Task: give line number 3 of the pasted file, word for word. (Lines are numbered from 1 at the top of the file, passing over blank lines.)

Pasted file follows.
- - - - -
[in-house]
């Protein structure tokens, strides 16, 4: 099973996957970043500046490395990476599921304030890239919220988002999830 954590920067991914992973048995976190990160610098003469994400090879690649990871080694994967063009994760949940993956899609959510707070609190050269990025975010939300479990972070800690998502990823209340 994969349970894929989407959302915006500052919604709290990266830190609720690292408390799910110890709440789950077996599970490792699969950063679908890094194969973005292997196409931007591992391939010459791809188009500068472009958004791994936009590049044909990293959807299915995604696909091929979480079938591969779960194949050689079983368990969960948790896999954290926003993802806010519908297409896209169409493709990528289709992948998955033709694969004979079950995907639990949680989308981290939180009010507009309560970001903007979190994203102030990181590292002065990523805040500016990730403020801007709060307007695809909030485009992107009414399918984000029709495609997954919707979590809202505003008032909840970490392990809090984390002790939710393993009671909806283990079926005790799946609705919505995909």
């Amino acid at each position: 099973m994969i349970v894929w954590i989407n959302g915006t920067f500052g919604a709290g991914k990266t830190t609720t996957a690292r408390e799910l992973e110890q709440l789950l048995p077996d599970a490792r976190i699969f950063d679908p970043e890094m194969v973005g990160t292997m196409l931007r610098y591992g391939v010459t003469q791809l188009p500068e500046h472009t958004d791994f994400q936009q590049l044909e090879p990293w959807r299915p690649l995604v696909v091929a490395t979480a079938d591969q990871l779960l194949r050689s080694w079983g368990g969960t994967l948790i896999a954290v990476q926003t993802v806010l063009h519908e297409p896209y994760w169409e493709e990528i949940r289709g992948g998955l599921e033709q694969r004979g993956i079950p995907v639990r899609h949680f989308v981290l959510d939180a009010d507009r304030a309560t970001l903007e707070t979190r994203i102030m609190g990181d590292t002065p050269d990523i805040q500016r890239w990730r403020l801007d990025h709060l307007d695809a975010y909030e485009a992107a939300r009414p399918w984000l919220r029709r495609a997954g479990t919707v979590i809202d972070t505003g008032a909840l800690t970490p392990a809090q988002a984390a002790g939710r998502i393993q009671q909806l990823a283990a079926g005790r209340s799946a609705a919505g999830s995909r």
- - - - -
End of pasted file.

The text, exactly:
């Amino acid at each position: 099973m994969i349970v894929w954590i989407n959302g915006t920067f500052g919604a709290g991914k990266t830190t609720t996957a690292r408390e799910l992973e110890q709440l789950l048995p077996d599970a490792r976190i699969f950063d679908p970043e890094m194969v973005g990160t292997m196409l931007r610098y591992g391939v010459t003469q791809l188009p500068e500046h472009t958004d791994f994400q936009q590049l044909e090879p990293w959807r299915p690649l995604v696909v091929a490395t979480a079938d591969q990871l779960l194949r050689s080694w079983g368990g969960t994967l948790i896999a954290v990476q926003t993802v806010l063009h519908e297409p896209y994760w169409e493709e990528i949940r289709g992948g998955l599921e033709q694969r004979g993956i079950p995907v639990r899609h949680f989308v981290l959510d939180a009010d507009r304030a309560t970001l903007e707070t979190r994203i102030m609190g990181d590292t002065p050269d990523i805040q500016r890239w990730r403020l801007d990025h709060l307007d695809a975010y909030e485009a992107a939300r009414p399918w984000l919220r029709r495609a997954g479990t919707v979590i809202d972070t505003g008032a909840l800690t970490p392990a809090q988002a984390a002790g939710r998502i393993q009671q909806l990823a283990a079926g005790r209340s799946a609705a919505g999830s995909r």